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What is the Renters’ Reform Bill?

The Renters’ Reform Bill was first proposed in April 2019 by Theresa May’s government in a bid to remove some of the insecurities tenants experience while renting in England. The main premise of the bill is the abolishment of section 21 evictions, also known as “no fault” evictions.


Under the 1988 Housing Act, section 21 allows landlords to evict tenants without having to demonstrate any fault, providing they give two months’ notice. Theresa May criticised section 21 evictions, stating that millions of “responsible tenants” could wrongfully be uprooted with little notice, and announced The Renters’ Reform Bill to give more security and power to tenants. The bill would also help to improve the standards of rented accommodation through a Decent Homes standard and the introduction of a national landlord register. However, it’s been almost three years since the announcement, and the bill still hasn’t come into effect leaving many tenants in the same unstable situation.


Nevertheless, ministers did recently confirm that a whitepaper surrounding the bill is to be released later this year around May. Eddie Hughes, the housing minister supported the news, telling the House of Commons that the “reforms will deliver a fairer, more effective rental market”.


Before the Covid-19 pandemic, the leading drive for homelessness in the UK was due to the loss of a tenancy. During the pandemic, the government stepped in, banning evictions to prevent more people from losing their homes.


UK Government introduces new rules for second homeowners

Earlier in January this year, the UK Government announced tough new restrictions against second homeowners to combat a tax loophole. These new restrictions follow increasing reports of second homeowners pretending to let out their properties to holidaymakers to deduce the amount of tax they must pay, in spite of their properties actually being empty.

At present, owners of second homes in England can avoid paying council tax and access small business rates relief by simply stating an intention to let the property out to holidaymakers and were not permitted to provide any evidence. However, The Department for Levelling Up, Housing and Communities (DLUHC) is moving to close this loophole in the system.

From April 2023, owners will have to prove their homes were being rented out for a minimum of 70 days the previous year to access small business rates relief, where they meet the criteria. Owners will also have to have evidence of their property being available for rent for 140 days that year, and in the following year to come. Evidence such as websites, brochures and advertorial content used to promote the rental property, as well as letting details and receipts will need to be provided to qualify for the relief.

You can find out more about how these changes will impact second homeowners on the GOV website.


Top tips for expanding your buy-to-let portfolio

If you’ve had success in renting out a buy-to-let property you may be considering growing your property portfolio. If you are thinking about expanding your business, we’ve put together a few things you’ll want to consider before buying your next property.

Have you done enough research?

The first thing you’ll need to successfully grow your property empire is an understanding of the market and a way to assess how the market is going. There are numerous factors that can affect the state of the property market, which is why laws, taxes, inflations rates, mortgages and interest rates constantly change. Before making the jump into buying your next property you’ll want to calculate whether it’s financially worth it, and whether the property you have chosen has the potential to make a high ROI. An accountant will be able to assist you, but you’ll also want to liaise with a company which specialises in property and asset management, as they’ll have the expertise and resources to maximise your investment.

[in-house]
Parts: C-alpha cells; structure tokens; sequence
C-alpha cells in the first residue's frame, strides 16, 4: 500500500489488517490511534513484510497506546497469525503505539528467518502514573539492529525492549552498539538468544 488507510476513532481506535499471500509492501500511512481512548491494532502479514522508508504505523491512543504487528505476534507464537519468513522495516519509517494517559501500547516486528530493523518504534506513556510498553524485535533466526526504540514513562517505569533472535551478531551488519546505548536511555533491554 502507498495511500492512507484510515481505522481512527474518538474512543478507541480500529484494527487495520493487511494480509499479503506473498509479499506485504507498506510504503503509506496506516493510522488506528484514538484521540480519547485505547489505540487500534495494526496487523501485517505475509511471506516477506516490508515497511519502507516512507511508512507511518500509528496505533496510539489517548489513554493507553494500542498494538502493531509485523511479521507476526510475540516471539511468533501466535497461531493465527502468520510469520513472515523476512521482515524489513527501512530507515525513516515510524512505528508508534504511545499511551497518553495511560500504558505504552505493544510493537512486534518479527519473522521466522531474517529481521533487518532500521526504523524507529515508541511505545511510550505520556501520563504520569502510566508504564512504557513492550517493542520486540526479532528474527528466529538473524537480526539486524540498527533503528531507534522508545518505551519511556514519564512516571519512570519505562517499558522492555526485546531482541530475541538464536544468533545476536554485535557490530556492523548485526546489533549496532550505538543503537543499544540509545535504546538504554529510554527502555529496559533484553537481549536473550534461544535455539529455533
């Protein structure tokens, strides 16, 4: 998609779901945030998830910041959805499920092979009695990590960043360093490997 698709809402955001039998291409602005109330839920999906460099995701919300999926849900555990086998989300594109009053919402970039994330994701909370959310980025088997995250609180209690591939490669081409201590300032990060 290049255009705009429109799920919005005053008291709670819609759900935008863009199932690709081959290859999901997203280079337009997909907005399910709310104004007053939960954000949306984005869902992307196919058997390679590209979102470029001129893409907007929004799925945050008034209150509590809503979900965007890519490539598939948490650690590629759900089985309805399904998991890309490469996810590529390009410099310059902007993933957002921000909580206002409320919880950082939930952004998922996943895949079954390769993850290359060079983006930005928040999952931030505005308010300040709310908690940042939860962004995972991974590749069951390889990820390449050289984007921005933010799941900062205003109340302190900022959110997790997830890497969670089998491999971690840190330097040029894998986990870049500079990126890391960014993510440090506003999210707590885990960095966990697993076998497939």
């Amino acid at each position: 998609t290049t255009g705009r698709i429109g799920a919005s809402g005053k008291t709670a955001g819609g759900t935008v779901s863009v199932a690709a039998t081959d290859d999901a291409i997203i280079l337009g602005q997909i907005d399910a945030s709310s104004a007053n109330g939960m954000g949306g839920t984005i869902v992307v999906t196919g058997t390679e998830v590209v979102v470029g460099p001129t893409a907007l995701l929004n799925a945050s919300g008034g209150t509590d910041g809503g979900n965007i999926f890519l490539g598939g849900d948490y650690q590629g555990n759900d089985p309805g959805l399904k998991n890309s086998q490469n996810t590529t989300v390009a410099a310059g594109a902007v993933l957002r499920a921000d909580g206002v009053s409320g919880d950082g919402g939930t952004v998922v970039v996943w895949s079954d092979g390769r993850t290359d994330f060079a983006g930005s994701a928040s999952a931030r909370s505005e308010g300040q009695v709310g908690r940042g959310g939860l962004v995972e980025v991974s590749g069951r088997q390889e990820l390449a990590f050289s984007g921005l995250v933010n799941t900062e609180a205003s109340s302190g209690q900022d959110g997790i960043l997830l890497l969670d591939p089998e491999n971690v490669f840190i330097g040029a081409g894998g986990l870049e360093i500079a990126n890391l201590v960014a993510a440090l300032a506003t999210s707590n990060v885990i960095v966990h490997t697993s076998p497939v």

Are you going to diversify or monopolise?

When thinking about the next property to add to your buy-to-let portfolio you’re going want to ask yourself whether you want to specialise in one specific market or location, or if you want to completely diversify your portfolio and go for something different. There are benefits in both diversifying and monopolising. For example, diversifying your portfolio can enable you to reach untapped markets, and can be seen as attractive by investors. However, you may want to stick at what you know, and are comfortable with, specialising in a specific property type or region.


Would it make sense to partner with someone else?

Getting a business partner may help to speed up the growth of your property portfolio. You may want a business partner who acts as investment partner to help you raise the capital you need. Alternatively, you may want to go into business with someone who can help you maintain and manage the property, such as a tradesman or property management company.


Do you need a lettings agent?

Lettings agents will specialise in getting buy-to-let properties tenants. You may want to consider having specialists handle your property portfolio in order save you time and maximise your return on investment.

If you’re looking for a lettings agent or a reputable company to help you manage and grow your property portfolio, then get in touch. We have a highly skilled lettings department who have brought in millions of pounds of rental income for landlords across prime London for over seven years.


The search for homes in London soar while countryside searches plummet

Over the last year, online searches for properties in London have soared, while the search for properties in the country have fallen. This was recently documented in a report by City Hall, who suggest there’s been a “boomerang” return to the capital. This change comes after returns to the city had continued to drop for over 30 years.

City Hall’s report suggests that the “boomerang” effect has partially been a result of young adults who had left the capital during the 2020 lockdown having lost their jobs, returning to the city following looser/no restrictions on hospitality and leisure sectors.

This influx of young adults in London has sparked an increase in the volume of searches for terms “rooms to rent in London” – up by 98% on 2021, and “shared ownership London”, which also up by 48%.

According to insights by MediaVision, this trend in the capital is not mirrored in the countryside, with searches for “houses for sale in Cornwall” being down 46 per cent and “houses for sale in Devon” down by 37 per cent.